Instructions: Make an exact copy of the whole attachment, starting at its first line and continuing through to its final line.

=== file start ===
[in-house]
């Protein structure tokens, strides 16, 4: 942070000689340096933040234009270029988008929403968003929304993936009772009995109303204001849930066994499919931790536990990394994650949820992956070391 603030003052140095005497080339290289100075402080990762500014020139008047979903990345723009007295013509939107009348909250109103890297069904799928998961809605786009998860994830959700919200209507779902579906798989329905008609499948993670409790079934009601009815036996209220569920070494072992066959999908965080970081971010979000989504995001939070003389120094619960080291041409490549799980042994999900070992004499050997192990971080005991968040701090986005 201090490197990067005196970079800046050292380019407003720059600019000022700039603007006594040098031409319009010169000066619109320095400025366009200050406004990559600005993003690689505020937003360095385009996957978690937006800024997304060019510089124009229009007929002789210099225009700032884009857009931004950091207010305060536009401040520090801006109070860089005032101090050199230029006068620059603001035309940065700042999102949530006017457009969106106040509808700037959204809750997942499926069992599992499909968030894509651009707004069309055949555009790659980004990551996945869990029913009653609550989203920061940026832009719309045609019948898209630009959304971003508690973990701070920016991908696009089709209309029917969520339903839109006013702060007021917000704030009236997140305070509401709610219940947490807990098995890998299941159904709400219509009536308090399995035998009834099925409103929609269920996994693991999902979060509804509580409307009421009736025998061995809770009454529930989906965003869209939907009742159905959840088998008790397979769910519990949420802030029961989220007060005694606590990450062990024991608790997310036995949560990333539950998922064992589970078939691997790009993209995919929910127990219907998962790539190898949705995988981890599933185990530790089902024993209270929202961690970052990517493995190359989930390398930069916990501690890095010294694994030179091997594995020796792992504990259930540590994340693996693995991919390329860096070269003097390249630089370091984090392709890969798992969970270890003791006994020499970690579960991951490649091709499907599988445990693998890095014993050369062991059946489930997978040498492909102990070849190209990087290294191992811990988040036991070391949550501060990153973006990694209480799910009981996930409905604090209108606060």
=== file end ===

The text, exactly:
[in-house]
């Protein structure tokens, strides 16, 4: 942070000689340096933040234009270029988008929403968003929304993936009772009995109303204001849930066994499919931790536990990394994650949820992956070391 603030003052140095005497080339290289100075402080990762500014020139008047979903990345723009007295013509939107009348909250109103890297069904799928998961809605786009998860994830959700919200209507779902579906798989329905008609499948993670409790079934009601009815036996209220569920070494072992066959999908965080970081971010979000989504995001939070003389120094619960080291041409490549799980042994999900070992004499050997192990971080005991968040701090986005 201090490197990067005196970079800046050292380019407003720059600019000022700039603007006594040098031409319009010169000066619109320095400025366009200050406004990559600005993003690689505020937003360095385009996957978690937006800024997304060019510089124009229009007929002789210099225009700032884009857009931004950091207010305060536009401040520090801006109070860089005032101090050199230029006068620059603001035309940065700042999102949530006017457009969106106040509808700037959204809750997942499926069992599992499909968030894509651009707004069309055949555009790659980004990551996945869990029913009653609550989203920061940026832009719309045609019948898209630009959304971003508690973990701070920016991908696009089709209309029917969520339903839109006013702060007021917000704030009236997140305070509401709610219940947490807990098995890998299941159904709400219509009536308090399995035998009834099925409103929609269920996994693991999902979060509804509580409307009421009736025998061995809770009454529930989906965003869209939907009742159905959840088998008790397979769910519990949420802030029961989220007060005694606590990450062990024991608790997310036995949560990333539950998922064992589970078939691997790009993209995919929910127990219907998962790539190898949705995988981890599933185990530790089902024993209270929202961690970052990517493995190359989930390398930069916990501690890095010294694994030179091997594995020796792992504990259930540590994340693996693995991919390329860096070269003097390249630089370091984090392709890969798992969970270890003791006994020499970690579960991951490649091709499907599988445990693998890095014993050369062991059946489930997978040498492909102990070849190209990087290294191992811990988040036991070391949550501060990153973006990694209480799910009981996930409905604090209108606060």